On July 2, the California State Legislature passed AB 278 and SB 900 (“the Bills”), two substantively identical pieces of legislation that implement significant portions of the “Homeowner Bill of Rights” initiative announced by California Attorney General Harris on February 29. The portions of the initiative that still must be considered by the Legislature are listed in a fact sheet appended to the Attorney General’s press release regarding the Bills. If signed by Governor Brown, the Bills will (i) codify a number of protections similar to those contained in the Multistate Servicer Settlement between 49 state attorneys general, the Federal Government, and the nation’s five largest mortgage servicers announced on February 9 (“the Settlement”), (ii) amend the mechanics of California’s foreclosure processes, and (iii) provide borrowers with new private rights of action.
First, the Bills create protections similar to those provided to customers of the mortgage servicers that are subject to the Settlement. For example, the Bills will restrict “dual tracking” and guarantee a single point of contact for certain borrowers pursuing loss mitigation. Additionally, the Bills will impose certain notice requirements similar to those contained in the Settlement. For example, the Bills will require that prior to recording a notice of default, covered mortgage servicers will need to send borrowers a disclosure stating that if they are servicemembers, they may be eligible for benefits and protections under the federal Servicemembers Civil Relief Act. Likewise, the Bills also will require that, under certain circumstance, mortgage services must send Borrowers loss mitigation solicitations within 5 days of the recording of a notice of default. Lastly, the Bills also will establish sanctions for inaccurate, incomplete, and unsupported foreclosure documentation, so-called “robo signing” activities. These sanctions include civil penalties of up to $7,500 per mortgage or deed of trust, in an action brought by specified state and local government entities, as well as administrative enforcement against licensees of the Department of Corporations, the Department of Financial Institutions, and the Department of Real Estate.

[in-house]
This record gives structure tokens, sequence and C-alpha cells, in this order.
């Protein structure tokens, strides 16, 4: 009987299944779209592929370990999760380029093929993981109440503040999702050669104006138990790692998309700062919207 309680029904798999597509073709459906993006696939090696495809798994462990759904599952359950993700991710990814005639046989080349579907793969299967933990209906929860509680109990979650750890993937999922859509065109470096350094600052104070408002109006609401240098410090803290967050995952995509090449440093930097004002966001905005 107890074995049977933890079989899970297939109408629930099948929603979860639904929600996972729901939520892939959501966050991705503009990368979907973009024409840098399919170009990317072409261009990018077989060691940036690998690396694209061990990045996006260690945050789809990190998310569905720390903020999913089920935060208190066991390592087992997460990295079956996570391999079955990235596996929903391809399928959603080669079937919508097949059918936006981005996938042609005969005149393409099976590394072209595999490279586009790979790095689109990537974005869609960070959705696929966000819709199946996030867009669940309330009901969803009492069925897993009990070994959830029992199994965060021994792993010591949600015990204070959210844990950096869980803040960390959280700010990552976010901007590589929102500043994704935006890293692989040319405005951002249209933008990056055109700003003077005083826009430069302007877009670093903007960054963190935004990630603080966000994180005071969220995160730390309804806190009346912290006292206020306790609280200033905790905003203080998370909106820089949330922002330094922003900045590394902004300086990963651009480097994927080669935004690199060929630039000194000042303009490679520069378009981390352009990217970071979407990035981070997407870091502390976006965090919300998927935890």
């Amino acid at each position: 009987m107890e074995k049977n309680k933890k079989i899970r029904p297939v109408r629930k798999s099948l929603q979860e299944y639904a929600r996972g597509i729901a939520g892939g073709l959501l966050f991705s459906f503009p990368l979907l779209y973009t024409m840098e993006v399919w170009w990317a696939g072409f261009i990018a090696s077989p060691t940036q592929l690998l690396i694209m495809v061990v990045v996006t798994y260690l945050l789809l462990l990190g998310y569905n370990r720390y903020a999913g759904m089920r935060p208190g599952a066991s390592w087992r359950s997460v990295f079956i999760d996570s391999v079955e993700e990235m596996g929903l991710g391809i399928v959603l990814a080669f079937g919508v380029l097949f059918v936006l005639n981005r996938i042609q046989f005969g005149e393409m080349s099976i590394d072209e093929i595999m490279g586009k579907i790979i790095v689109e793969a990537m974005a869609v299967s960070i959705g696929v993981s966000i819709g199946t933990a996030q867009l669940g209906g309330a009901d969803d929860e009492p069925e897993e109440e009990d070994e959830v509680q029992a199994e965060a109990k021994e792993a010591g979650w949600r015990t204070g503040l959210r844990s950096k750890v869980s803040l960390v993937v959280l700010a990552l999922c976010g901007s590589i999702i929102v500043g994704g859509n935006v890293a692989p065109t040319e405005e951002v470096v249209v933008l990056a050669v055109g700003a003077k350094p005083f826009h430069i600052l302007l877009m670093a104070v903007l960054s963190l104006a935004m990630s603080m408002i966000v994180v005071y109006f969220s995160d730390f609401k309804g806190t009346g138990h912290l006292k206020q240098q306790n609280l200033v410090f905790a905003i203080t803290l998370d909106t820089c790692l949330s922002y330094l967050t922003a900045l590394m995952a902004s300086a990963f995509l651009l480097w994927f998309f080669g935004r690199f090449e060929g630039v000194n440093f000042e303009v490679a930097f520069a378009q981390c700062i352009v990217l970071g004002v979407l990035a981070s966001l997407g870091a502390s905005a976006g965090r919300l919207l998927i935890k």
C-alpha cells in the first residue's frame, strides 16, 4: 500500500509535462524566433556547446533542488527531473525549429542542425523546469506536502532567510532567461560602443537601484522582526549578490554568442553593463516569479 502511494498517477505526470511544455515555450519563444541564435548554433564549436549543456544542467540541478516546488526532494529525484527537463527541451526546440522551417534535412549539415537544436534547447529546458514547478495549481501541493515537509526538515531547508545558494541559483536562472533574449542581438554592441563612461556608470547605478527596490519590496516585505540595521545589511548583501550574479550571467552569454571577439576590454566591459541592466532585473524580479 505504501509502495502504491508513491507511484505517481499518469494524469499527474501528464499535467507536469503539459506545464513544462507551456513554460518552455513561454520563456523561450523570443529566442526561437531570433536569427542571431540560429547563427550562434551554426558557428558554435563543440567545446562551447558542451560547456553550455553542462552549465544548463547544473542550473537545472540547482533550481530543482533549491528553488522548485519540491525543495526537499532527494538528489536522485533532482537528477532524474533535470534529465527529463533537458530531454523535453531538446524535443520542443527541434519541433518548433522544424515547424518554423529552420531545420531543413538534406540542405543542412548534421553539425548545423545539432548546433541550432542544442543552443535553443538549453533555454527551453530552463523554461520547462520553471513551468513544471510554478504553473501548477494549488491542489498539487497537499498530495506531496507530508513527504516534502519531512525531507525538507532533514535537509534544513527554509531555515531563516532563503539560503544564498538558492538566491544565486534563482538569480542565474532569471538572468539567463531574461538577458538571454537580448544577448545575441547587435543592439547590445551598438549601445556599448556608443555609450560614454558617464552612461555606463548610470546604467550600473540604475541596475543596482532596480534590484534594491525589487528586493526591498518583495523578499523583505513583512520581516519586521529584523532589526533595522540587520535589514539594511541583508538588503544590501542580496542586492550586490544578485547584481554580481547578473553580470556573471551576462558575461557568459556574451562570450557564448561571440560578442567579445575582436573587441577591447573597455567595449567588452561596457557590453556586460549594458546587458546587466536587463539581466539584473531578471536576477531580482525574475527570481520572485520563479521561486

Second, with respect to the state’s foreclosure process, the Bills will make permanent the state’s current pre-foreclosure contact requirements and extend the reach of these requirements to mortgage servicers. In addition, the Bills will impose a number of new disclosure requirements that will last through January 1, 2018. For example, whenever a foreclosure sale is postponed for a period of at least 10 business days, the mortgagee will be obligated to provide the borrower with written notice regarding the new sale date and time of the foreclosure sale within five business days of the postponement.
Finally, the Bills will provide borrowers new private rights of action, allowing them to seek both injunctions and damages (including attorneys’ fees) for violations of certain of the Bills’ provisions. Furthermore, with respect to damages, if a court determines that a violation was intentional, willful, or reckless, it will have the power to award the greater of treble actual damages or $50,000 in statutory damages. In addition, the Bills will provide that certain violations committed by licensees of the Department of Corporations, the Department of Financial Institutions, and the Department of Real Estate automatically will become violations of the Departments’ respective licensing laws.
The Bills’ provisions will be applicable (i) only to mortgage servicers, mortgagees, trustees, beneficiaries, and authorized agents who conduct more than 175 foreclosure sales per year in California and (ii) only with respect to mortgages or deeds of trust secured by owner-occupied, residential real property not exceeding four dwelling units. For a copy of the Bills, please see: